Health financing in response to COVID-19:  An invitation to contribute to a collaborative research agenda

Health financing in response to COVID-19: An invitation to contribute to a collaborative research agenda

You are invited to review, comment on and contribute to this research agenda

Health financing in response to COVID-19: An invitation to contribute to a collaborative research agenda

By Edwine Barasa, Sara Bennett, Krishna Rao, Catherine Goodman, Indrani Gupta, Piya Hanvoravongchai, Chris James, Daniel Maceira, Sophie Witter, Joseph Kutzin, Kabir Sheikh, Christoph Kurowski and Kara Hanson

Universal Health Coverage (UHC) Day (12 December) seems an appropriate moment to recognise the links between the health and wealth of countries around the world. Health systems have had to respond quickly to the global spread of COVID-19, pivoting resources to clinical facilities for the most serious cases, and to public health measures to prevent the spread of infection. The expenditure associated with the direct health system response has been amplified by the accompanying massive fall in economic activity: as of October 2020 it is estimated that the global economy will shrink by 4.4% in 2020 with 100 million people pushed into poverty. These broader economic consequences will affect the resources available to finance health systems through their effects on household incomes, government spending, and health insurance coverage.

A further concern is the impact that the pandemic may have on established commitments to UHC. There is historical precedent for advancing UHC through crisis-induced policy windows, and already evidence of developments in response to COVID-19 which may support this long-term goal, such as adoption of digital technologies, streamlined procurement systems, and extension of free services to marginalised populations. However, there is also a risk that fiscal constraints will impede further progress.

Stimulated by an initial discussion convened by the World Bank, WHO and the Alliance for Health Policy and Systems Research, we came together to develop a health financing research agenda that could inform policy responses to the current pandemic, generate evidence on effective responses to future health crises, and support progress to UHC. Clearly, research priorities will vary across contexts, so researchers will need to tailor these questions to their local concerns, but we hope this common agenda will provide a foundation for comparative research across countries and health financing systems, maximising learning.

The research agenda aims to inform the response to COVID-19 and future epidemics and is structured around four themes:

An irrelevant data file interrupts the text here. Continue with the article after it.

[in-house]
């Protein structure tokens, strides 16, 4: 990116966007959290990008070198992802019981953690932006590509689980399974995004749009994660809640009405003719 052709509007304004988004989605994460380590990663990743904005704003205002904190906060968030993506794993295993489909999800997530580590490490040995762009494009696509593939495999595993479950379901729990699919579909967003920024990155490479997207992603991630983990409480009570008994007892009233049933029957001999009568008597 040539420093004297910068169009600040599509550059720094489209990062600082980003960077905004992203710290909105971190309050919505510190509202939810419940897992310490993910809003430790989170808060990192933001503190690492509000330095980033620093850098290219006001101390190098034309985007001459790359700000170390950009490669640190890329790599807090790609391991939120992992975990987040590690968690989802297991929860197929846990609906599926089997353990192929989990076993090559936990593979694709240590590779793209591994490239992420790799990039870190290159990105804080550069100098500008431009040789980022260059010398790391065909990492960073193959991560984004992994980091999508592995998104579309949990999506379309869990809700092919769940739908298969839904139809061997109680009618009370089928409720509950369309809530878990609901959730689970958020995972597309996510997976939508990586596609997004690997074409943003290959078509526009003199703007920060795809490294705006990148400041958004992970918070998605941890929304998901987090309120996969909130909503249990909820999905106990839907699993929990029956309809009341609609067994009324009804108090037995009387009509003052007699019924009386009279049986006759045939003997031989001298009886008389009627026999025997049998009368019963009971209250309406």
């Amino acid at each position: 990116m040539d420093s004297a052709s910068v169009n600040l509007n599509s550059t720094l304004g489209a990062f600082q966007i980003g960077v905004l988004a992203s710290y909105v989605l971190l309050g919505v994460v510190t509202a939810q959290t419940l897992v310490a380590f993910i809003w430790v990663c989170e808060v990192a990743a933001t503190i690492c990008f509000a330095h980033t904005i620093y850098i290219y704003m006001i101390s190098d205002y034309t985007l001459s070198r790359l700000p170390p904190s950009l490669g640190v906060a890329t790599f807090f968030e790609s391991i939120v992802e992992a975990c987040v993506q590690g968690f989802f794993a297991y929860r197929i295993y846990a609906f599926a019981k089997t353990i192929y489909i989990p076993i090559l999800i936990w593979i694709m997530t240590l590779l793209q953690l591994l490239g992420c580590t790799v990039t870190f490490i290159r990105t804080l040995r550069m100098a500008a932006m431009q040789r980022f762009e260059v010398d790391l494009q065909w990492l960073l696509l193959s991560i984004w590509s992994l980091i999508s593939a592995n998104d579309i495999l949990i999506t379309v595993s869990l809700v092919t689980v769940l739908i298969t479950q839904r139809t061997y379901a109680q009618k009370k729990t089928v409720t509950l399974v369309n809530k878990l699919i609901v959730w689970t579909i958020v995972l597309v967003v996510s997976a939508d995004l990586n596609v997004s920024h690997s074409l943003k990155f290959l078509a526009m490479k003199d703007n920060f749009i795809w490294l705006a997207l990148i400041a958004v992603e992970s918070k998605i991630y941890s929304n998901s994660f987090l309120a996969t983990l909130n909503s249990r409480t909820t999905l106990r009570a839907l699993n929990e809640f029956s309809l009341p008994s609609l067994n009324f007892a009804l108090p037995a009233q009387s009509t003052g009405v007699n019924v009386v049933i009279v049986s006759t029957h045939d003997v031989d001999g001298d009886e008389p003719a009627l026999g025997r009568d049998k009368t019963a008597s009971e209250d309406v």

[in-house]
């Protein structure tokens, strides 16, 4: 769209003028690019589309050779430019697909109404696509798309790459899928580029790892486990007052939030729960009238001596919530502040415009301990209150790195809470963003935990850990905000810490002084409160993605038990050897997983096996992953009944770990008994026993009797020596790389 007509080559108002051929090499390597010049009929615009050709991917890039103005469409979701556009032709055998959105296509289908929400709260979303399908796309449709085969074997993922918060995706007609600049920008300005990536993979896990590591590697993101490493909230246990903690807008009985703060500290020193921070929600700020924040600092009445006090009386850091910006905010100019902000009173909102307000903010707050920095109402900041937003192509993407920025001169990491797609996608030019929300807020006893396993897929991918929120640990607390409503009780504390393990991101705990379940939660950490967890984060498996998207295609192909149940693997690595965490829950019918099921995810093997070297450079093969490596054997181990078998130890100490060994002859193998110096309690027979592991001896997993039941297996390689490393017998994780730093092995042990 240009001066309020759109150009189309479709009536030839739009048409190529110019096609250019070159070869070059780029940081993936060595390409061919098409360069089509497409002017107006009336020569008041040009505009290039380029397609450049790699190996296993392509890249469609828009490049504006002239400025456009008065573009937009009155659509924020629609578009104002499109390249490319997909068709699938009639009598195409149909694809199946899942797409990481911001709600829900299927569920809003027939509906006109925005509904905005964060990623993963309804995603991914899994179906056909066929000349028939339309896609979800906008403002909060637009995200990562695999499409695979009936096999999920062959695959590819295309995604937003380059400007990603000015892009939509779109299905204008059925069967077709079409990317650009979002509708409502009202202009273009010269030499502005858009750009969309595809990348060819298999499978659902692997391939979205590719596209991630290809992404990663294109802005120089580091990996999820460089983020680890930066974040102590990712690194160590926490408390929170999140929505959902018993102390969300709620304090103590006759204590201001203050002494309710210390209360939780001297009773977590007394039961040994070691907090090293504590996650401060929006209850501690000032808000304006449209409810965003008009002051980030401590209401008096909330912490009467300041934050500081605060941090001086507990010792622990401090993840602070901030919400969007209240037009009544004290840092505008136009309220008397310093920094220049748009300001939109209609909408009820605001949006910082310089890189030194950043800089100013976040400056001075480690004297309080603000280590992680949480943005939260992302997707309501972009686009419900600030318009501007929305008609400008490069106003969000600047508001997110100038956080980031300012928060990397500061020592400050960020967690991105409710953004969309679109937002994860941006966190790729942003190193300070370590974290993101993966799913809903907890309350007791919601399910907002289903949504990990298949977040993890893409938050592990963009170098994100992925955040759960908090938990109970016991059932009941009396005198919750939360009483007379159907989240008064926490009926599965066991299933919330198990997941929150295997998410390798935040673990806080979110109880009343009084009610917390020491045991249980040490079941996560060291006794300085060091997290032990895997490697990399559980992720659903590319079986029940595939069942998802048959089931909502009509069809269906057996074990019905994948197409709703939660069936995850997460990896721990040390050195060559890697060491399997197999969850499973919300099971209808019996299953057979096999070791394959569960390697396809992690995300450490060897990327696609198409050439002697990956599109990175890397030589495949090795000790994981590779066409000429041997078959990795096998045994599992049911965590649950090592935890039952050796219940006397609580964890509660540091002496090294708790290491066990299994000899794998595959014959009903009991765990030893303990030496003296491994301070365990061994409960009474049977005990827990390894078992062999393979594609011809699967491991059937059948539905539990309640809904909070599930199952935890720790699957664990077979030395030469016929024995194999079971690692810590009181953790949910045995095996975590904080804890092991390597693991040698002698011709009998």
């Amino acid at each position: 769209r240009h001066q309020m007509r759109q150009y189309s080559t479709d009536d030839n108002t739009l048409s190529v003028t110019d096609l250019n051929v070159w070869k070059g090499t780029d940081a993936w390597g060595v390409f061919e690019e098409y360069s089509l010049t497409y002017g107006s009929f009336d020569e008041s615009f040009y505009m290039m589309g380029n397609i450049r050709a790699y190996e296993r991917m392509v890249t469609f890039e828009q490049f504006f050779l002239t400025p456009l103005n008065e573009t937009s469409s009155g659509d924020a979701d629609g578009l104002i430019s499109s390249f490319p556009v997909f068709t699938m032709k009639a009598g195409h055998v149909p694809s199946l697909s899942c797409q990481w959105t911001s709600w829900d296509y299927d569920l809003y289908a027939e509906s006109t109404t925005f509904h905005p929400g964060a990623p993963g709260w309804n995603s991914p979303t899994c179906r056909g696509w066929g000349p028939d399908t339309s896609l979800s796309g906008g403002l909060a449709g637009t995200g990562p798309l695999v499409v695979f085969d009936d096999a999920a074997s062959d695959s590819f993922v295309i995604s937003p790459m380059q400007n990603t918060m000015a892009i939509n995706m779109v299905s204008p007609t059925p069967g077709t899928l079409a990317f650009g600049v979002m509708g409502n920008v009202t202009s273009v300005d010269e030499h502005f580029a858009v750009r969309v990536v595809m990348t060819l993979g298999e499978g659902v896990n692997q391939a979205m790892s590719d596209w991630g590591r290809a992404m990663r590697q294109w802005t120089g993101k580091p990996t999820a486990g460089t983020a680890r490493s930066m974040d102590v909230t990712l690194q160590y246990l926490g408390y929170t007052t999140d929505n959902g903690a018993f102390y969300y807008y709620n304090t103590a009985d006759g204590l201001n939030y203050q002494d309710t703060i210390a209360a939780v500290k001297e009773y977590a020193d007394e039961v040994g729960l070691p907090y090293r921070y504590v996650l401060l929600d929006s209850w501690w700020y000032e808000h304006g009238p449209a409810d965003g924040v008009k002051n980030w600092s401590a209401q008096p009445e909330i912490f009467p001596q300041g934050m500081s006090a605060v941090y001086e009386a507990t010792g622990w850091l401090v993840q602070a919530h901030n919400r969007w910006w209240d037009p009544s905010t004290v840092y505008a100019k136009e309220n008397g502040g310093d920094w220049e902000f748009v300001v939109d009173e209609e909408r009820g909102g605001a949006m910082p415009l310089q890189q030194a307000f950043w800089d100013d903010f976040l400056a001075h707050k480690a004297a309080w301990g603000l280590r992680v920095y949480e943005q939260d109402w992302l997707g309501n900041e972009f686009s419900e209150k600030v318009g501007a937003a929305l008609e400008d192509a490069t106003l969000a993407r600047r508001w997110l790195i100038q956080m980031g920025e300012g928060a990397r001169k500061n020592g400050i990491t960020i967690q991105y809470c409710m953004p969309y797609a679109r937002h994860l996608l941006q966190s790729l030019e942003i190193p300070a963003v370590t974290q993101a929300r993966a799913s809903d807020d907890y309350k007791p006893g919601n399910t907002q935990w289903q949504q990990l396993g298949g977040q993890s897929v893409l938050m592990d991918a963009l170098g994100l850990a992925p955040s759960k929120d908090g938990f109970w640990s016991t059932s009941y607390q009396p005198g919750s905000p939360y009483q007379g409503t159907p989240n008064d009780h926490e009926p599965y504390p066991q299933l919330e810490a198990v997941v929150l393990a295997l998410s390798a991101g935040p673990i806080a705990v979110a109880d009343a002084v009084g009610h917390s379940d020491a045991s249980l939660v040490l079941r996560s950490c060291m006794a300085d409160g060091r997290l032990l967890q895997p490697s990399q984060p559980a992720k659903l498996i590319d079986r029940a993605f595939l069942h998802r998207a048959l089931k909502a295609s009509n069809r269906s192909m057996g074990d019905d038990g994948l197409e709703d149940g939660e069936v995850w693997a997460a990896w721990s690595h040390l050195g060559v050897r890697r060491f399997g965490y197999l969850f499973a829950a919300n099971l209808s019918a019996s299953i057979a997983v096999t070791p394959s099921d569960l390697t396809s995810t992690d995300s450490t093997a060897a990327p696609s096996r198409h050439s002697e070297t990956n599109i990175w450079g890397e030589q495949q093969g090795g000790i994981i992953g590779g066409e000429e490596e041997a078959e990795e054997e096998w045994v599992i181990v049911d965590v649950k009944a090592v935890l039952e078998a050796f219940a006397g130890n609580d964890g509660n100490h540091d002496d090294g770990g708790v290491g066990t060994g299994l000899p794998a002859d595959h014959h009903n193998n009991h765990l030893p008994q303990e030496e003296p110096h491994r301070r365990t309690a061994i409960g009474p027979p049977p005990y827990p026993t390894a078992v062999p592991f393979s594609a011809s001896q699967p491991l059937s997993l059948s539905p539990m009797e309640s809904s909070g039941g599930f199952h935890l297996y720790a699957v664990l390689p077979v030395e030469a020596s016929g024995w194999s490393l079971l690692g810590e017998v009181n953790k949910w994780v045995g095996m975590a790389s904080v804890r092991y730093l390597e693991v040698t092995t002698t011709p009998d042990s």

1. Resource mobilization
  2. Resource allocation and purchasing processes
  3. Financial risk protection and equity
  4. Sustaining and enabling continued progress towards UHC

The first two themes relate to the main health financing functions – addressing how resources are being mobilised, allocated and used to purchase health services. But given the nature and scale of the crisis, it likely to increase financial burdens on households, reduce access to essential services, and for both of these impacts to fall most heavily on vulnerable groups. Finally, we wanted the research agenda to highlight the threats, and opportunities, COVID-19 presents to UHC. This includes both the effects of the pandemic on government spending on health and population coverage with risk sharing arrangements; but also noting the innovations that could support progress towards UHC, such as strengthened intersectoral collaboration. There is also a need to understand how the pandemic has altered the balance of political forces around UHC – and whether (and how), by demonstrating the dependencies between solidarity and health security concerns, the UHC vision can be mobilised as a political movement.

We would like to broaden this discussion and invite others to review, comment on and contribute to this research agenda, to maximise its usefulness. We also welcome suggestions about how to set a collaborative research process in motion – mobilising funding for research programmes and establishing a platform and community to share research approaches, frameworks, results, and enable comparative analysis.

Please read the paper, share it with colleagues within your research and policy communities and send your comments to Sophie Witter. In the coming weeks we will organise a webinar to provide an opportunity to reflect together on the health financing challenges presented by COVID-19, and to join forces to generate the evidence needed to strengthen health financing in response to this and future crises.

Photo credit: U.S. Army 

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